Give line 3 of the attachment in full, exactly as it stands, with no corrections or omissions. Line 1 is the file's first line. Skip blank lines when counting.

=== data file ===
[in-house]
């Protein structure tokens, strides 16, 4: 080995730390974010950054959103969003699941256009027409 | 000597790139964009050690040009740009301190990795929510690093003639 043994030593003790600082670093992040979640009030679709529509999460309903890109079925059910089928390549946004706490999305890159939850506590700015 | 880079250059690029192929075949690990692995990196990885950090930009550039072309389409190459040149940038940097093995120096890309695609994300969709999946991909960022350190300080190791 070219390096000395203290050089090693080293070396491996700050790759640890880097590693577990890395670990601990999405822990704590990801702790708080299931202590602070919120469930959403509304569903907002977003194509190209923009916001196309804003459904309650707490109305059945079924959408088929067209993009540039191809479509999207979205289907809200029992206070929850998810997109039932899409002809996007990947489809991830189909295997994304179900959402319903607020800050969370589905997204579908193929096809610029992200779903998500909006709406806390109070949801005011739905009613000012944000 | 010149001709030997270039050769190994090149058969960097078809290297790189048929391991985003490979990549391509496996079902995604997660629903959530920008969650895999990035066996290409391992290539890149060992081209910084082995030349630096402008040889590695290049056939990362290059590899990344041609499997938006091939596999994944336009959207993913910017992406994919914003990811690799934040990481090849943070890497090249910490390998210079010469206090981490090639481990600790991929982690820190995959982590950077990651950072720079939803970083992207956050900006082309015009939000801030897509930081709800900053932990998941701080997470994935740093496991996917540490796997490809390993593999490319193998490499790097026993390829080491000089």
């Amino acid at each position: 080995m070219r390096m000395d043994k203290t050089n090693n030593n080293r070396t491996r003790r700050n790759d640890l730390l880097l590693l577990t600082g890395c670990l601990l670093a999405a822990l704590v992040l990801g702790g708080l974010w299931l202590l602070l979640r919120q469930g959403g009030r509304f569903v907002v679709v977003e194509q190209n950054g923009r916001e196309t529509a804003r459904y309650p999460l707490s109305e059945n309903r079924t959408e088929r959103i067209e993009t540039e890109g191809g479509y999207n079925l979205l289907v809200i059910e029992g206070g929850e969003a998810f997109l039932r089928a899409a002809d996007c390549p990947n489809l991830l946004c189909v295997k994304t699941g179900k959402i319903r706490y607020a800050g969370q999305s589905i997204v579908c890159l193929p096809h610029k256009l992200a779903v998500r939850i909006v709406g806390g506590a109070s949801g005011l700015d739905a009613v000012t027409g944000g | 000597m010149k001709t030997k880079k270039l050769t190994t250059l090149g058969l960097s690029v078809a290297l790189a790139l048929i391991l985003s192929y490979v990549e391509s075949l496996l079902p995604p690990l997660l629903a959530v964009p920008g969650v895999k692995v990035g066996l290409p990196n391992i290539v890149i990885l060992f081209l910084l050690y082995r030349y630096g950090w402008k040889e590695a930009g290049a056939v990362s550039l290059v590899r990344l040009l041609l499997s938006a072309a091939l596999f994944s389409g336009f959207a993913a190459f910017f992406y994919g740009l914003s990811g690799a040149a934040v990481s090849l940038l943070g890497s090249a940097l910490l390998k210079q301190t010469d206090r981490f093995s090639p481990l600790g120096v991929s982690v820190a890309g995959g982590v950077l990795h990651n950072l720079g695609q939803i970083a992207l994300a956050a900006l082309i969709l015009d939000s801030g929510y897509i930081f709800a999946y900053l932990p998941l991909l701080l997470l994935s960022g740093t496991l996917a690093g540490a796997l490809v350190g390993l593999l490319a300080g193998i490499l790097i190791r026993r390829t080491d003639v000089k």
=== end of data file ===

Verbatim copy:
């Amino acid at each position: 080995m070219r390096m000395d043994k203290t050089n090693n030593n080293r070396t491996r003790r700050n790759d640890l730390l880097l590693l577990t600082g890395c670990l601990l670093a999405a822990l704590v992040l990801g702790g708080l974010w299931l202590l602070l979640r919120q469930g959403g009030r509304f569903v907002v679709v977003e194509q190209n950054g923009r916001e196309t529509a804003r459904y309650p999460l707490s109305e059945n309903r079924t959408e088929r959103i067209e993009t540039e890109g191809g479509y999207n079925l979205l289907v809200i059910e029992g206070g929850e969003a998810f997109l039932r089928a899409a002809d996007c390549p990947n489809l991830l946004c189909v295997k994304t699941g179900k959402i319903r706490y607020a800050g969370q999305s589905i997204v579908c890159l193929p096809h610029k256009l992200a779903v998500r939850i909006v709406g806390g506590a109070s949801g005011l700015d739905a009613v000012t027409g944000g | 000597m010149k001709t030997k880079k270039l050769t190994t250059l090149g058969l960097s690029v078809a290297l790189a790139l048929i391991l985003s192929y490979v990549e391509s075949l496996l079902p995604p690990l997660l629903a959530v964009p920008g969650v895999k692995v990035g066996l290409p990196n391992i290539v890149i990885l060992f081209l910084l050690y082995r030349y630096g950090w402008k040889e590695a930009g290049a056939v990362s550039l290059v590899r990344l040009l041609l499997s938006a072309a091939l596999f994944s389409g336009f959207a993913a190459f910017f992406y994919g740009l914003s990811g690799a040149a934040v990481s090849l940038l943070g890497s090249a940097l910490l390998k210079q301190t010469d206090r981490f093995s090639p481990l600790g120096v991929s982690v820190a890309g995959g982590v950077l990795h990651n950072l720079g695609q939803i970083a992207l994300a956050a900006l082309i969709l015009d939000s801030g929510y897509i930081f709800a999946y900053l932990p998941l991909l701080l997470l994935s960022g740093t496991l996917a690093g540490a796997l490809v350190g390993l593999l490319a300080g193998i490499l790097i190791r026993r390829t080491d003639v000089k």